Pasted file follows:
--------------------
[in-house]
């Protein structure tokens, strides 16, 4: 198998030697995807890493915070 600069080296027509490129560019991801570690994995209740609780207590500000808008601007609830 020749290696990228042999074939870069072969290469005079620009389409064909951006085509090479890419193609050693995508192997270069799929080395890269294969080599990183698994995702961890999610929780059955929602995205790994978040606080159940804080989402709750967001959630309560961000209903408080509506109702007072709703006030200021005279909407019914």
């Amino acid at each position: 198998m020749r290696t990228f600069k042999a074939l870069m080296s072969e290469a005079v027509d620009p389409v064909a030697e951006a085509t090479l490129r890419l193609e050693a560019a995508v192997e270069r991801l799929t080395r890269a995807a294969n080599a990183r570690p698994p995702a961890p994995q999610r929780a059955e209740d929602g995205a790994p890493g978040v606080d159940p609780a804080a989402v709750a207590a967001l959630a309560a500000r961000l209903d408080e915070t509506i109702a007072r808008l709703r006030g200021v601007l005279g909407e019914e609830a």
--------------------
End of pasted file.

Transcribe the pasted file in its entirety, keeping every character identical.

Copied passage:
[in-house]
């Protein structure tokens, strides 16, 4: 198998030697995807890493915070 600069080296027509490129560019991801570690994995209740609780207590500000808008601007609830 020749290696990228042999074939870069072969290469005079620009389409064909951006085509090479890419193609050693995508192997270069799929080395890269294969080599990183698994995702961890999610929780059955929602995205790994978040606080159940804080989402709750967001959630309560961000209903408080509506109702007072709703006030200021005279909407019914």
């Amino acid at each position: 198998m020749r290696t990228f600069k042999a074939l870069m080296s072969e290469a005079v027509d620009p389409v064909a030697e951006a085509t090479l490129r890419l193609e050693a560019a995508v192997e270069r991801l799929t080395r890269a995807a294969n080599a990183r570690p698994p995702a961890p994995q999610r929780a059955e209740d929602g995205a790994p890493g978040v606080d159940p609780a804080a989402v709750a207590a967001l959630a309560a500000r961000l209903d408080e915070t509506i109702a007072r808008l709703r006030g200021v601007l005279g909407e019914e609830a």